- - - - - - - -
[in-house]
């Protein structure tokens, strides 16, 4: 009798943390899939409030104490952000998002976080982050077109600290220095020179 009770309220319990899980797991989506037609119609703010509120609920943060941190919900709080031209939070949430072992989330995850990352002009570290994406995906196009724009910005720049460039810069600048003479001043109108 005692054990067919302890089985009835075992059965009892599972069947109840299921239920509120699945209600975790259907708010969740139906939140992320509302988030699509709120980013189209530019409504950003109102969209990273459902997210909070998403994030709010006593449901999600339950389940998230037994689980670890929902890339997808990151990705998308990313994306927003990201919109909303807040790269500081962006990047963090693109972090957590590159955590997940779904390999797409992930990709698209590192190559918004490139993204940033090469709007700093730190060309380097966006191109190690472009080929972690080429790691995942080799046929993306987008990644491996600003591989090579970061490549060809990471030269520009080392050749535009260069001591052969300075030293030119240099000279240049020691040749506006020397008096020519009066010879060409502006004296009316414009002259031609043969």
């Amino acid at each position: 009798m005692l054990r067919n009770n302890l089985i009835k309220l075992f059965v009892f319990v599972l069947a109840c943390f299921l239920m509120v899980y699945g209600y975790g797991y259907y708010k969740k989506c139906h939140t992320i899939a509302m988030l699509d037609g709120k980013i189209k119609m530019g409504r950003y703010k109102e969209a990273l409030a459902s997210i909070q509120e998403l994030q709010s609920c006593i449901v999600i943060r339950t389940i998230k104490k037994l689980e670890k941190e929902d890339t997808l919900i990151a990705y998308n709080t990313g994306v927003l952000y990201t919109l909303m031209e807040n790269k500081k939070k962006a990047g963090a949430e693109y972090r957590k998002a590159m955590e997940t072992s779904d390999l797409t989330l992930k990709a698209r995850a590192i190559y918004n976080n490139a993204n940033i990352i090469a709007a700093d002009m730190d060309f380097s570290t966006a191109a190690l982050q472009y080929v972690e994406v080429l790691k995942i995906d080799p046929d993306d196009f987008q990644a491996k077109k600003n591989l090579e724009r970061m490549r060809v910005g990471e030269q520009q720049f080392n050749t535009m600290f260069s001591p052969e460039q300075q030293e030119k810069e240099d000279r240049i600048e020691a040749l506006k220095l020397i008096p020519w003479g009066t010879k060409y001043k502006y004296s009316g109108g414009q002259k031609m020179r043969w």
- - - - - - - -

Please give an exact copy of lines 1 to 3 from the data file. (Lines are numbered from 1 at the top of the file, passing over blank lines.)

[in-house]
């Protein structure tokens, strides 16, 4: 009798943390899939409030104490952000998002976080982050077109600290220095020179 009770309220319990899980797991989506037609119609703010509120609920943060941190919900709080031209939070949430072992989330995850990352002009570290994406995906196009724009910005720049460039810069600048003479001043109108 005692054990067919302890089985009835075992059965009892599972069947109840299921239920509120699945209600975790259907708010969740139906939140992320509302988030699509709120980013189209530019409504950003109102969209990273459902997210909070998403994030709010006593449901999600339950389940998230037994689980670890929902890339997808990151990705998308990313994306927003990201919109909303807040790269500081962006990047963090693109972090957590590159955590997940779904390999797409992930990709698209590192190559918004490139993204940033090469709007700093730190060309380097966006191109190690472009080929972690080429790691995942080799046929993306987008990644491996600003591989090579970061490549060809990471030269520009080392050749535009260069001591052969300075030293030119240099000279240049020691040749506006020397008096020519009066010879060409502006004296009316414009002259031609043969």
């Amino acid at each position: 009798m005692l054990r067919n009770n302890l089985i009835k309220l075992f059965v009892f319990v599972l069947a109840c943390f299921l239920m509120v899980y699945g209600y975790g797991y259907y708010k969740k989506c139906h939140t992320i899939a509302m988030l699509d037609g709120k980013i189209k119609m530019g409504r950003y703010k109102e969209a990273l409030a459902s997210i909070q509120e998403l994030q709010s609920c006593i449901v999600i943060r339950t389940i998230k104490k037994l689980e670890k941190e929902d890339t997808l919900i990151a990705y998308n709080t990313g994306v927003l952000y990201t919109l909303m031209e807040n790269k500081k939070k962006a990047g963090a949430e693109y972090r957590k998002a590159m955590e997940t072992s779904d390999l797409t989330l992930k990709a698209r995850a590192i190559y918004n976080n490139a993204n940033i990352i090469a709007a700093d002009m730190d060309f380097s570290t966006a191109a190690l982050q472009y080929v972690e994406v080429l790691k995942i995906d080799p046929d993306d196009f987008q990644a491996k077109k600003n591989l090579e724009r970061m490549r060809v910005g990471e030269q520009q720049f080392n050749t535009m600290f260069s001591p052969e460039q300075q030293e030119k810069e240099d000279r240049i600048e020691a040749l506006k220095l020397i008096p020519w003479g009066t010879k060409y001043k502006y004296s009316g109108g414009q002259k031609m020179r043969w």